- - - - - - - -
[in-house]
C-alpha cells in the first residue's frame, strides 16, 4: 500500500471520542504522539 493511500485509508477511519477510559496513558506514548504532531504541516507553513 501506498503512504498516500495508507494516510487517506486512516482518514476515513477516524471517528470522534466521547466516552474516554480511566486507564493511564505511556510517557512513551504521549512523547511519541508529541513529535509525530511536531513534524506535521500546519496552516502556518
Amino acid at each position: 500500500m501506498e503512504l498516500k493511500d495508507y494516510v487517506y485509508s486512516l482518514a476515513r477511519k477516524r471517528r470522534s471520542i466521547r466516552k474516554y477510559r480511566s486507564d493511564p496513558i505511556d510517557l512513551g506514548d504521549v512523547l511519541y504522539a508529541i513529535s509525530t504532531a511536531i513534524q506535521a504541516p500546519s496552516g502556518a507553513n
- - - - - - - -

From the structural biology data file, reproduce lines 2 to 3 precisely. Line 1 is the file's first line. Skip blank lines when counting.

C-alpha cells in the first residue's frame, strides 16, 4: 500500500471520542504522539 493511500485509508477511519477510559496513558506514548504532531504541516507553513 501506498503512504498516500495508507494516510487517506486512516482518514476515513477516524471517528470522534466521547466516552474516554480511566486507564493511564505511556510517557512513551504521549512523547511519541508529541513529535509525530511536531513534524506535521500546519496552516502556518
Amino acid at each position: 500500500m501506498e503512504l498516500k493511500d495508507y494516510v487517506y485509508s486512516l482518514a476515513r477511519k477516524r471517528r470522534s471520542i466521547r466516552k474516554y477510559r480511566s486507564d493511564p496513558i505511556d510517557l512513551g506514548d504521549v512523547l511519541y504522539a508529541i513529535s509525530t504532531a511536531i513534524q506535521a504541516p500546519s496552516g502556518a507553513n